Why Are More Evangelicals Supporting Gay Marriage?
Polls showing rising numbers of evangelicals supporting same-sex marriage show the influence of culture and failures of churches, according to two experts interviewed by The Christian Post.
A recent Pew survey reported that gay marriage support among white evangelicals has more than doubled, from 14 percent to 35 percent, over the last 10 years, plus, about half, 47 percent, of young white evangelicals support gay marriage.
Peter Sprigg, senior fellow for policy studies at the Family Research Council in Washington, D.C. said in an interview with The Christian Post Wednesday that he thinks the specific wording was geared to produce results showcasing greater support for redefining marriage. Respondents were asked if they favor or oppose "allowing gays and lesbians to marry legally."
"The use of the word 'allowing' appeals to a libertarian streak which is strong in many Americans," Sprigg said.
"Most Americans believe people should be 'allowed' to live their lives as they see fit — even if those choices fall short of a social or moral ideal. The opposite of 'allowing' is 'forbidding,' and most people do not want the law to 'forbid' people from making choices about their private relationships."
Same-sex marriage has been framed in civil liberties terms. The language used in the survey is based on and reinforces what Sprigg calls the "gay identity paradigm." This model considers homosexuality as a fixed trait like skin color and ties the gay rights struggle to the Civil Rights Movement of the 1960s, a connection he believes rests on faulty premises.
Some evangelicals say they support gay marriage "legally" but not necessarily theologically, but the poll questions do not explore that dimension, he added.
Alex McFarland, an apologist and a director of the Center for Christian Worldview and Apologetics at North Greenville University, said in a phone interview with The Christian Post Wednesday that the growing Christian support for gay marriage is multi-faceted.
"Several things are coalescing in our culture," McFarland said.
"We've got a public school system and a public university system that for decades now, 50 years at least, has been trending away from belief in morality and belief in God."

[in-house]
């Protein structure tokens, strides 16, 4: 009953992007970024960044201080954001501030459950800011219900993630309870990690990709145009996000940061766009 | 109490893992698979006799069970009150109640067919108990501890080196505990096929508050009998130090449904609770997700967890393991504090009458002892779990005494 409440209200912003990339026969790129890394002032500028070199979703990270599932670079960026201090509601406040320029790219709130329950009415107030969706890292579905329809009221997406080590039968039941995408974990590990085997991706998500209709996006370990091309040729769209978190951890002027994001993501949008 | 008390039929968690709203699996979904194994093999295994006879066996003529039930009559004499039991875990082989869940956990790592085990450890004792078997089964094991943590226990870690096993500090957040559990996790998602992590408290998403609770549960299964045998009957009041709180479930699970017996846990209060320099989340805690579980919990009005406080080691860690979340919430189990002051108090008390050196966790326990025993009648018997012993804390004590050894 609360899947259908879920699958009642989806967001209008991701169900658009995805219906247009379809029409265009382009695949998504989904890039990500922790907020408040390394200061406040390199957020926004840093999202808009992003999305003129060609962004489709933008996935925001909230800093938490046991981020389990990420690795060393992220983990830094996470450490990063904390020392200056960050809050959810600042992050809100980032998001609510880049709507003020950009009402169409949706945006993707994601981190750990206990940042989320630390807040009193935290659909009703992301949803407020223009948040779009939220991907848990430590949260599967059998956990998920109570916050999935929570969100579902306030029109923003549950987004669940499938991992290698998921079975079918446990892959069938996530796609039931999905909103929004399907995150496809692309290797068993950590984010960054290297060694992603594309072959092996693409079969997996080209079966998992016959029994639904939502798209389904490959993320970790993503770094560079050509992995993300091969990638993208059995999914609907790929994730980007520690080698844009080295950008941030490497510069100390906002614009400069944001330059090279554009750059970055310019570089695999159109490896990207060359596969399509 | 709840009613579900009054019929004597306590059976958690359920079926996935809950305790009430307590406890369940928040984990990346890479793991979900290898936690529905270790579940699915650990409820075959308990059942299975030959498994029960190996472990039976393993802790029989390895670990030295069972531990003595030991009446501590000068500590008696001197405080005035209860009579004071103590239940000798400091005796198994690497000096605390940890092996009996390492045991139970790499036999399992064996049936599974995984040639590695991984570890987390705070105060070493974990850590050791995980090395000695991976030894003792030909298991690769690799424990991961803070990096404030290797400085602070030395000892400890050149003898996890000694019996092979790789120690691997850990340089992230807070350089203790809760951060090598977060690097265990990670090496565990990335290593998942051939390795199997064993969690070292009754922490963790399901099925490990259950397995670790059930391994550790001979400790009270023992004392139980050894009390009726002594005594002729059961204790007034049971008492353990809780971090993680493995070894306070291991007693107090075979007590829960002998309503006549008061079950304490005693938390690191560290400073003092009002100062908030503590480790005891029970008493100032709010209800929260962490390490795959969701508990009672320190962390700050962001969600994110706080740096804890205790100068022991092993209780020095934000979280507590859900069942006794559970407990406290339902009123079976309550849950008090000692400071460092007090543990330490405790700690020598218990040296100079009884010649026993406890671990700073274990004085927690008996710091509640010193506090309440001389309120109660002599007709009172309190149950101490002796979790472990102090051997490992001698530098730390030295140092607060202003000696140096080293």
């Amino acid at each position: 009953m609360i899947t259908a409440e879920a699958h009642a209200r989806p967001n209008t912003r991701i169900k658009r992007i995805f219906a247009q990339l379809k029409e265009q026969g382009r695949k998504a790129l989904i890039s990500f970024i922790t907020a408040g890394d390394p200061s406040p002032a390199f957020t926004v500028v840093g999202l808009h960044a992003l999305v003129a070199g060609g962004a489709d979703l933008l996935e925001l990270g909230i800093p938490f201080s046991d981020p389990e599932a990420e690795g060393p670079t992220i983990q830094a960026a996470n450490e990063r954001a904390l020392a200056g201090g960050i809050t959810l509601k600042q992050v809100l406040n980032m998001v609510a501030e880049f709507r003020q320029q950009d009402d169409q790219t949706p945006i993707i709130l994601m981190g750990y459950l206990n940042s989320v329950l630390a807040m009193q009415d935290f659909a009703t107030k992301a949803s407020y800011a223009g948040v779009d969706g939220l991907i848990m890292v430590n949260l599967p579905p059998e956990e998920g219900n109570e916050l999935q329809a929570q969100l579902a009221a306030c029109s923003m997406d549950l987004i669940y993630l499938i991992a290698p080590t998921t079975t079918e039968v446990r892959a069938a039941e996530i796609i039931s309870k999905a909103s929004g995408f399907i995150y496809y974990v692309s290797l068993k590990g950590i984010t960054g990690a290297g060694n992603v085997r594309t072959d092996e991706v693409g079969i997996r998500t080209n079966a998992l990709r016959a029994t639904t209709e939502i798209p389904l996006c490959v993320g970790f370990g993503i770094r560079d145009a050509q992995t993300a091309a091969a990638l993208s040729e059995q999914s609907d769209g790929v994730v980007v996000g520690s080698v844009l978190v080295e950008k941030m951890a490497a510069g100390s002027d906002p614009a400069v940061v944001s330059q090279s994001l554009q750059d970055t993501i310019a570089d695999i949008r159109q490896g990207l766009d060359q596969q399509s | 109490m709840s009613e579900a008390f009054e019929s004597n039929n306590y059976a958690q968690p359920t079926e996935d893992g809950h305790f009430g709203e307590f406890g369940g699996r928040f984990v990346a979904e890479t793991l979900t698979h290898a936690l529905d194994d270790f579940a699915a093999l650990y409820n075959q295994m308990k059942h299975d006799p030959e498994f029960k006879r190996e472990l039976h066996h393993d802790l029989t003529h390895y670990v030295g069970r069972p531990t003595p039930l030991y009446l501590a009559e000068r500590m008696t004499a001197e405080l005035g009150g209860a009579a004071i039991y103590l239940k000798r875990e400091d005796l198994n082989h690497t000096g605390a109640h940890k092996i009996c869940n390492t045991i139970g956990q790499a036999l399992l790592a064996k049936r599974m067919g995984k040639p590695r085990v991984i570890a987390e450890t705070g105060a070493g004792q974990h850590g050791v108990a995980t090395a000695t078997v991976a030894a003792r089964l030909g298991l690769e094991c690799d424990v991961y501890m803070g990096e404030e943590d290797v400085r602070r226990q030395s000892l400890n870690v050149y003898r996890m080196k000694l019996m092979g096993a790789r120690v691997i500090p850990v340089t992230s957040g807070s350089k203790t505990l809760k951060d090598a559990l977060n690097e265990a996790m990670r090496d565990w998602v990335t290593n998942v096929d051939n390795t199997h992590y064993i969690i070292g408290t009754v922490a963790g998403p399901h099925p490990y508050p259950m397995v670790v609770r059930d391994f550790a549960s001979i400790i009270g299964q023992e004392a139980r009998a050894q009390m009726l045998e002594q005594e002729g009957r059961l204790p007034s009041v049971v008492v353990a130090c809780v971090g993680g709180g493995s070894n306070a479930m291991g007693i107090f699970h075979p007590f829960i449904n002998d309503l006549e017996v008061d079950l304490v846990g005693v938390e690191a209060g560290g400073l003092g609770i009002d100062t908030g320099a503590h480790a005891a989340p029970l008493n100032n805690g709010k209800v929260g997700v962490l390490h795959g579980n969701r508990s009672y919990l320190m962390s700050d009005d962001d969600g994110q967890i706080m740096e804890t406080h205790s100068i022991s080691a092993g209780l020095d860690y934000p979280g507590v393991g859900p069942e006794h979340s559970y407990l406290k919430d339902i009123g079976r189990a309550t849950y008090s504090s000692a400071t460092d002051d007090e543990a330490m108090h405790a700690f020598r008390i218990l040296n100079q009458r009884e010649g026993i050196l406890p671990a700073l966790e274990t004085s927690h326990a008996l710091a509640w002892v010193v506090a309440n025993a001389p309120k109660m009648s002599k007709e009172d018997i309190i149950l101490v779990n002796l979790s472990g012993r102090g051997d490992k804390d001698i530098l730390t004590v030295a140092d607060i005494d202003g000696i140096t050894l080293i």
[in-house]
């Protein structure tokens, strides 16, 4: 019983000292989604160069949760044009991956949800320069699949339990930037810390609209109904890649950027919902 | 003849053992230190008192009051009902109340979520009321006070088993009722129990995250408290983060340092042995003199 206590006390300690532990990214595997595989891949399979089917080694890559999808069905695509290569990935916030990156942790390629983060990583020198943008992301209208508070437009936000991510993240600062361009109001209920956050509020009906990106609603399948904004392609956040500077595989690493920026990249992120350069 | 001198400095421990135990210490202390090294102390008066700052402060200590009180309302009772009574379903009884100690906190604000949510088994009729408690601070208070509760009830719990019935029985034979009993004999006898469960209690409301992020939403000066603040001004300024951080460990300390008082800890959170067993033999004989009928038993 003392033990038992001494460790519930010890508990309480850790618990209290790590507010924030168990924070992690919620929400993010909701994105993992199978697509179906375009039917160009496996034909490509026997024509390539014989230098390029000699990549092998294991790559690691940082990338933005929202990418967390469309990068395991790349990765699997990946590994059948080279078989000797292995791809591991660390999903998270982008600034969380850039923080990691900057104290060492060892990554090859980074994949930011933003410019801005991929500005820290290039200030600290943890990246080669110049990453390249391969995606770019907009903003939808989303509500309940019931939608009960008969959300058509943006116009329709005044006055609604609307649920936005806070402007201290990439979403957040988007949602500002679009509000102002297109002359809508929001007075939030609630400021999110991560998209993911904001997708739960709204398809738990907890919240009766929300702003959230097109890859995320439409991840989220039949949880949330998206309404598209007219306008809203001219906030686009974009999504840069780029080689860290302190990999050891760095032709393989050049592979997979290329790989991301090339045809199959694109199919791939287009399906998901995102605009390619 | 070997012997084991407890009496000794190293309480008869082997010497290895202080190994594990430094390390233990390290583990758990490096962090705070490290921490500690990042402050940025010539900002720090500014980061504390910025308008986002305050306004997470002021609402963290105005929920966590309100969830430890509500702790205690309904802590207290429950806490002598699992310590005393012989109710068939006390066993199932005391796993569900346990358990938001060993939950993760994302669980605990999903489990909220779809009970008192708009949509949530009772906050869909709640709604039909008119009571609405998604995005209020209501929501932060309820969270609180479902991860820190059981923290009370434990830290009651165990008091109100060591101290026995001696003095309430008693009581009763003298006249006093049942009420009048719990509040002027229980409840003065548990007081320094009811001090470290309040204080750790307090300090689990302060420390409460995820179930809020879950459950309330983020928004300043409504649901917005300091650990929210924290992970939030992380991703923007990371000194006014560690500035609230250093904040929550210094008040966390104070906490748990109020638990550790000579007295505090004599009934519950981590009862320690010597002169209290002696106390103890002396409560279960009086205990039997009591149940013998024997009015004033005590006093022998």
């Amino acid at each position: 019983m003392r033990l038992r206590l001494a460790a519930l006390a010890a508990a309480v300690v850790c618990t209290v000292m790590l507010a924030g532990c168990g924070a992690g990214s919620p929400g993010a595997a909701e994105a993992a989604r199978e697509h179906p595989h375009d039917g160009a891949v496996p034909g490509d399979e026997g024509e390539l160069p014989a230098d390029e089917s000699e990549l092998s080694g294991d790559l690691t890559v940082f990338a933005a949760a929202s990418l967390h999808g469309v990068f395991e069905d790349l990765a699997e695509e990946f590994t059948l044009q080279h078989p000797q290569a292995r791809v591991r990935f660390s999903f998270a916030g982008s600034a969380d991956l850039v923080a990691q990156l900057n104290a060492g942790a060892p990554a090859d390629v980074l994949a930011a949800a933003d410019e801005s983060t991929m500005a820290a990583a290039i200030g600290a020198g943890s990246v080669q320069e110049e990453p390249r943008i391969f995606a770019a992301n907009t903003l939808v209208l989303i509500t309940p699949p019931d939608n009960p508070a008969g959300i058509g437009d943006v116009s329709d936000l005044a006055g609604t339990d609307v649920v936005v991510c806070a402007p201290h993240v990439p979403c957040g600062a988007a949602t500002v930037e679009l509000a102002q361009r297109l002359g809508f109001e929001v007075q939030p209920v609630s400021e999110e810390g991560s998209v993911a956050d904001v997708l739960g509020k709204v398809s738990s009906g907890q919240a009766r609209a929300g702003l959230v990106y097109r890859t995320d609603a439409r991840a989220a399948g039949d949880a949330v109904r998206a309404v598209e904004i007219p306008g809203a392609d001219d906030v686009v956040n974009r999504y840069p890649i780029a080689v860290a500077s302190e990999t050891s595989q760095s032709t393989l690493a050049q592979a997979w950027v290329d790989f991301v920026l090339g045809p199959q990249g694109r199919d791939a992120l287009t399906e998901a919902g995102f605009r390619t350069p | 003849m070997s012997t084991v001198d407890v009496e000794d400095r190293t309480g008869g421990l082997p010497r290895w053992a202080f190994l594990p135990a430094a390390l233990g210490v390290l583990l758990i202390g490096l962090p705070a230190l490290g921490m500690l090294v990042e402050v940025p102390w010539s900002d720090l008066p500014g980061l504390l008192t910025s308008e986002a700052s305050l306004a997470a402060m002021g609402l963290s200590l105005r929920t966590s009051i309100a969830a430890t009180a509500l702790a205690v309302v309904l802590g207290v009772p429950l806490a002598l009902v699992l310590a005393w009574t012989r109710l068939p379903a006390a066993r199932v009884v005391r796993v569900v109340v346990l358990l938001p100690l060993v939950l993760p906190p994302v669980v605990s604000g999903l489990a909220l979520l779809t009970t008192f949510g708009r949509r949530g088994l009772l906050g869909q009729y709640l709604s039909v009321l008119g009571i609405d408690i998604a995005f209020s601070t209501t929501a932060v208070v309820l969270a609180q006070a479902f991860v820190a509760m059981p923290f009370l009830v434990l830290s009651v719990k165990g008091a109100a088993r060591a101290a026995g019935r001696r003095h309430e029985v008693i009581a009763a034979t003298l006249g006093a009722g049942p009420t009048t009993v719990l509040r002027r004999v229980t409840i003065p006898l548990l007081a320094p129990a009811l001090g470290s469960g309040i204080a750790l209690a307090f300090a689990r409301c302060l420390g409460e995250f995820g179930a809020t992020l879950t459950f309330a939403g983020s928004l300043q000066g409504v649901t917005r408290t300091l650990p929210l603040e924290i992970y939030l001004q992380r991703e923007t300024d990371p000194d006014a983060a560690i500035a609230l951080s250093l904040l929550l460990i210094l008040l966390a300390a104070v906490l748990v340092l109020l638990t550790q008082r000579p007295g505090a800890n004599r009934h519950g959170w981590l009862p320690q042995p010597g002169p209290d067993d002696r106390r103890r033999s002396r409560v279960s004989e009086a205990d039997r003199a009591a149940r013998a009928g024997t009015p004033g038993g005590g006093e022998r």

And in the public square for approximately 25 to 30 years "militant secularists have controlled the narrative," he continued, adding that Darwinism and moral relativism are now firmly established as givens in the minds of many people.
The concept of "separation of church and state" has also been misappropriated by many atheists, who consider the voice of the Church as irrelevant in the realm of government or in the academy, the apologist argued.
And with regard to marriage law, Sprigg added, many young evangelicals operate with the secularist thinking that "separation of church and state" means "that one-man-one-woman marriage is a uniquely Christian viewpoint — it isn't — which cannot be 'forced' upon the secular world," even if they think churches ought to be free to maintain their religious standards.
"We have certainly reached the point in our culture where it takes far more courage to oppose the redefinition of marriage than to support it," he added. "Some [evangelicals] who secretly oppose such a redefinition may fear saying so publicly — even to a pollster — for fear that it will jeopardize their educational and professional prospects and public reputation."
Yet McFarland maintains that abandonment of Christian sexual ethics and warped ideas about marriage is also due in part to other spiritual developments in recent decades, including Mainline Protestantism's rejection of the Jesus Movement in the 1960s–1970s and unfortunate divisions within evangelicalism.
"From 1967–1977 God came by," McFarland said, adding that he's convinced the Jesus movement was America's Third Great Awakening.
But the Mainline denominations turned a hard left, forsaking the authority of the Bible and stopped emphasizing evangelism, he explained. And evangelical denominations and movements underwent a twofold split: hard, legalistic orthodoxy and touchy-feely, seeker friendliness.
"But there's got to be a third way," he said. "Truth in love, thoroughly prayed over ... we need a revival."
To curtail this decline he reiterated comments he made in a previous CP interview about his book, Abandoned Faith, that Christians have to invest in people with no expectation of return, while also sharing the Gospel.
Just as the breakdown of the family has contributed to millennials leaving the faith, he said, that has distorted their ideas about marriage. With four decades of legalized no-fault divorce and rampant fatherlessness, American social life is a breeding ground for warped attitudes toward marriage in general, he said.